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NEW YORK, NY - SEPTEMBER 12: Anniesa Hasibuan takes a bow on the runway at the Anniesa Hasibuan during New York Fashion Week: The Shows at The Dock, Skylight at Moynihan Station on September 12, 2016 in New York City. (Photo by Frazer Harrison/Getty Images for New York Fashion Week: The Shows)

Haute History Made: First Muslim Designer To Showcase On New York Fashion Week Mainstage

It’s an interesting time to be a hijab-wearing Muslim woman right now. In between flashes of political turmoil on TV, hate crimes, burkini bans and endless condemnation posts on social media, there’s a lot going on in the life of a “hijabi” these days. Despite learning how to navigate this tricky landscape, I’m optimistic. At no other time in recent memory has it been so amazing to be a woman in hijab. We’re that cool diverse face that mainstream big hitters like H&M, Dolce & Gabbana and YouTube are putting in their ad campaigns. We dress amazingly well thanks to the plethora of options when it comes to modest dressing – just search “hijab tutorial” on YouTube and you’ll get a quarter of a million results – and counting.

More and more, we’re no longer seen as weak, voiceless or my personal favorite – oppressed. Hijab wearing women are proving to the world that the exact opposite is true. We’re strong, vocal and yes, empowered. I know I’m not the only one who beamed with pride as hijab-wearing American Ibtihaj Muhammad brought home bronze at the 2016 Olympics. We all cheered on MasterChef’s Season 6 favorite Amanda Saab as she broke all our hearts with her tearful goodbye. We lovingly watched Mariam Jalloul deliver a heartfelt commencement speech to her fellow Harvard graduates at her 2016 commencement.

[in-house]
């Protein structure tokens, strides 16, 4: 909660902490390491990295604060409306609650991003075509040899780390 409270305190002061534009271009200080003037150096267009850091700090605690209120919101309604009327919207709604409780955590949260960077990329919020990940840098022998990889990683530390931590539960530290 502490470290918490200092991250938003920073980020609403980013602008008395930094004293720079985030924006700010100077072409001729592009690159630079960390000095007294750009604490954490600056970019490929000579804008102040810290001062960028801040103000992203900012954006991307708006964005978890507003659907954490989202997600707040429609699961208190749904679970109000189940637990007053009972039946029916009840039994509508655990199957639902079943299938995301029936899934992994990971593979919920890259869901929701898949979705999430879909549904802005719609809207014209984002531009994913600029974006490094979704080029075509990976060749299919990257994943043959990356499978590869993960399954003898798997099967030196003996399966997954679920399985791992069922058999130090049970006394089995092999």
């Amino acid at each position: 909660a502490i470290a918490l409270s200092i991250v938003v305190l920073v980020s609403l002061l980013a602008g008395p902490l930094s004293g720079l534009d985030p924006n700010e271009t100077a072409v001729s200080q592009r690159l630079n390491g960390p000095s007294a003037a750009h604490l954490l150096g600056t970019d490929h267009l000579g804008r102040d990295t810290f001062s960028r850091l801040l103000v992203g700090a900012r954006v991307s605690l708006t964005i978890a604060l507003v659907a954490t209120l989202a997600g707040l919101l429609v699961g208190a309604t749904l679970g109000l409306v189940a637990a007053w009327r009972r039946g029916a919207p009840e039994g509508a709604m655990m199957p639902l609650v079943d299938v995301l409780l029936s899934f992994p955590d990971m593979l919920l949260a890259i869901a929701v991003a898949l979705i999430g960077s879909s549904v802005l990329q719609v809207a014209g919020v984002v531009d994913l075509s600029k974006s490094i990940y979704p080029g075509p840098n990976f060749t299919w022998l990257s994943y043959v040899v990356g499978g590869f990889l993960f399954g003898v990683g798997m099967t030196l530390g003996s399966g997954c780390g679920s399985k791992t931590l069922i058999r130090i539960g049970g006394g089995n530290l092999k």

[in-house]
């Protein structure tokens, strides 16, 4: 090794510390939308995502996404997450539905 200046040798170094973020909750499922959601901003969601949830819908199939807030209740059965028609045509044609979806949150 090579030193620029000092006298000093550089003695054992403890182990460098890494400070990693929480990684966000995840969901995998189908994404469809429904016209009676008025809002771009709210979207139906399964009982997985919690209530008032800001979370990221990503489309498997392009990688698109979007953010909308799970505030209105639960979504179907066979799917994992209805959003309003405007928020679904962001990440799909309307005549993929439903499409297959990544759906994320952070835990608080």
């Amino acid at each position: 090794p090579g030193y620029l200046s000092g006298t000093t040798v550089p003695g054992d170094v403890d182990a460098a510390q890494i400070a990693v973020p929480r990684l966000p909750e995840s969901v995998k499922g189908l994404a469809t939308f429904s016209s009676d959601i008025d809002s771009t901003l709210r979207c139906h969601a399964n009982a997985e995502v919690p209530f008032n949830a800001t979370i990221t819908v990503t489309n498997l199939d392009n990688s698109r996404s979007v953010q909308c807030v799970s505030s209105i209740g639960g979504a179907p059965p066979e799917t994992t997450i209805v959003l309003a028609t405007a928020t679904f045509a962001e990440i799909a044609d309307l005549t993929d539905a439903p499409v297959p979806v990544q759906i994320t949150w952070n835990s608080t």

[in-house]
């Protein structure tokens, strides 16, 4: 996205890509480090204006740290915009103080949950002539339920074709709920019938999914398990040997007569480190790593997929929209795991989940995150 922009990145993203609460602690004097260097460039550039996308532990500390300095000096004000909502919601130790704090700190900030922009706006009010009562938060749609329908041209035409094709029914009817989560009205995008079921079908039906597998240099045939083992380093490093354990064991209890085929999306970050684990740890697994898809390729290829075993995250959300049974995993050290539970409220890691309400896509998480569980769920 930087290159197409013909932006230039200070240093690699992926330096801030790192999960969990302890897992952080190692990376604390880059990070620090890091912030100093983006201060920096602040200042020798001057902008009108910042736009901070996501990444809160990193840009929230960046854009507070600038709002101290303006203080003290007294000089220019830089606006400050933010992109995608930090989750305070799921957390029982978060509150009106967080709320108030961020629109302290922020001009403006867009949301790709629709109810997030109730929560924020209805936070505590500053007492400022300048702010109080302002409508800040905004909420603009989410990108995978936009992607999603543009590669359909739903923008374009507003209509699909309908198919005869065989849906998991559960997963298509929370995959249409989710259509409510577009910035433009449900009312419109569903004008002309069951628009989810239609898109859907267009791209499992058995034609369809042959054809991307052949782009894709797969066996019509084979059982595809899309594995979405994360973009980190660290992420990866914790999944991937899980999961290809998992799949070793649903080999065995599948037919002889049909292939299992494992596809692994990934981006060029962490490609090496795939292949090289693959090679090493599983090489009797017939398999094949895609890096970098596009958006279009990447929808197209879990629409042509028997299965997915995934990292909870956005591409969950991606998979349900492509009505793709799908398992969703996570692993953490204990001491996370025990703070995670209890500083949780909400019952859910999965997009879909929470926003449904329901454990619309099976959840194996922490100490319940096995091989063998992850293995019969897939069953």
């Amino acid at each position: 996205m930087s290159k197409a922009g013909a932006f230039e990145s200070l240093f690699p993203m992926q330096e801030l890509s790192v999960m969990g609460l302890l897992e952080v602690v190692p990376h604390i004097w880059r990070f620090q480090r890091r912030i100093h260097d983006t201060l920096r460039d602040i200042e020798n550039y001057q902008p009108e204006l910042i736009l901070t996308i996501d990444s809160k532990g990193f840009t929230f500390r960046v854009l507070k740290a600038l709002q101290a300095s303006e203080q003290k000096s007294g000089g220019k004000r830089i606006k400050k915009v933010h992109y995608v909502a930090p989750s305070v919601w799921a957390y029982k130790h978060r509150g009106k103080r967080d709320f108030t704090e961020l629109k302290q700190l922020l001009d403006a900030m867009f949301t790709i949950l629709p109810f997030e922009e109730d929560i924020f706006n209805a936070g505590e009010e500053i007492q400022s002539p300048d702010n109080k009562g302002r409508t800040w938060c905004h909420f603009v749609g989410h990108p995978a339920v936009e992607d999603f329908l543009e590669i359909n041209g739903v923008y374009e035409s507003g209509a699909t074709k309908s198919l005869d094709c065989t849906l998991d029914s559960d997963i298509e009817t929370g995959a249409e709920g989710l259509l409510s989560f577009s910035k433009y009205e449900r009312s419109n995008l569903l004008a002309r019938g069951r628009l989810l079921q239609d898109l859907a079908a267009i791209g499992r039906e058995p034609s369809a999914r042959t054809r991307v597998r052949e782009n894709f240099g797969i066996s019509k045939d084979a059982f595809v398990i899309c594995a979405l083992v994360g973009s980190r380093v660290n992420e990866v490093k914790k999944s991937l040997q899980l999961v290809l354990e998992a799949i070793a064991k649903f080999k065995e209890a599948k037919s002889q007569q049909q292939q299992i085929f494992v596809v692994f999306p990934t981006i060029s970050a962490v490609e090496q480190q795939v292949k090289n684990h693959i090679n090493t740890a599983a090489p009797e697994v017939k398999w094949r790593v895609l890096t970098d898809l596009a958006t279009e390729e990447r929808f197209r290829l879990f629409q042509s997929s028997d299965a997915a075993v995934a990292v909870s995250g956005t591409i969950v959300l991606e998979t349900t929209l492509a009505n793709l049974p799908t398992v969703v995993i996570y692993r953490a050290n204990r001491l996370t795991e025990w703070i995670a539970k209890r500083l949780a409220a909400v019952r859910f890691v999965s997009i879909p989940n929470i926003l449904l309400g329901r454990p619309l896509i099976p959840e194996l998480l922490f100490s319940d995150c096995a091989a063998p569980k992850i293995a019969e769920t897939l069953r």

This past week at New York Fashion Week was no different. In my front row seat, the lights dimmed and I wondered to myself whether Indonesian designer Anniesa Hasibuan would actually show her designs at New York Fashion Week the way she did at Istanbul Modest Fashion Week – in head to toe hijab. Lights up, music on – the first model walked onto the runway. There she was, in full-on hijab and what a sight to see. Model after model in full hijab – in a stunning array of metallic and pastel hues, intricate lace, embellishments and plenty of traditional Indonesian jacquard fabric.

NEW YORK, NY - SEPTEMBER 12:  A model walks the runway at the Anniesa Hasibuan during New York Fashion Week: The Shows at The Dock, Skylight at Moynihan Station on September 12, 2016 in New York City.  (Photo by Frazer Harrison/Getty Images for New York Fashion Week: The Shows)
NEW YORK, NY – SEPTEMBER 12: A model walks the runway at the Anniesa Hasibuan during New York Fashion Week: The Shows at The Dock, Skylight at Moynihan Station on September 12, 2016 in New York City. (Photo by Frazer Harrison/Getty Images for New York Fashion Week: The Shows)